Alexander Sher, assistant professor of physics, has received a grant totaling $2.5 million over five years from the National Eye Institute, part of the National Institutes of Health (NIH). The grant supports Sher’s research on how the retina heals itself after laser surgery.

Sher uses custom-designed arrays of microscopic electrodes to study the activity of retinal neurons. He contributed to recent research showing that light-sensitive photoreceptors can migrate into retinal lesions caused by selective laser photocoagulation and reconnect with retinal neurons to fill in blind spots. Last year, he received funding as a Pew Scholar in the Biomedical Sciences for a project to further explore how the retina responds to this laser treatment. The new NIH grant provides major funding for Sher’s ongoing investigation of the potential to restore retinal function after injury or disease.

“Our earlier findings demonstrated that the retina has the potential for constructive plasticity that was never observed or even suspected before,” Sher said. “Our goal is to establish the mechanism and the limits of this new and exciting phenomenon.”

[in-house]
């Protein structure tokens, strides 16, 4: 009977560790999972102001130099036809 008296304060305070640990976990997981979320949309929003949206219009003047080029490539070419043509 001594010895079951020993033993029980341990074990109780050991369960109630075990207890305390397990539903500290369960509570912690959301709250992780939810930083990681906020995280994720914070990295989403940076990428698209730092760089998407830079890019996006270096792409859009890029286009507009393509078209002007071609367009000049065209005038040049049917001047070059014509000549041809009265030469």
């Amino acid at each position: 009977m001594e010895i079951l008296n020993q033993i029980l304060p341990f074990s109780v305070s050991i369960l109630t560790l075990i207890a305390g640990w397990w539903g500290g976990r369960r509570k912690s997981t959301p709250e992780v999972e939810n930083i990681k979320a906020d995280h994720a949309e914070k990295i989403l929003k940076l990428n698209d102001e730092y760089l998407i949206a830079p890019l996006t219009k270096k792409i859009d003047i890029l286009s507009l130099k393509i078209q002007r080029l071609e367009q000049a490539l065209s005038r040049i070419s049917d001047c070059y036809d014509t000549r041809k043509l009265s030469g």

Laser photocoagulation is widely used to treat retinal diseases, but side effects of the current standard method include retinal scarring and blind spots. A new approach, using shorter pulses of laser light, destroys photoreceptor cells but leaves underlying retinal neurons intact. Sher has documented the migration of photoreceptor cells into the lesion, where they establish new connections with inner-retinal neurons.

“The newly discovered phenomenon of photoreceptor migration and rewiring may enable restoration of visual function in retinal lesions,” Sher said.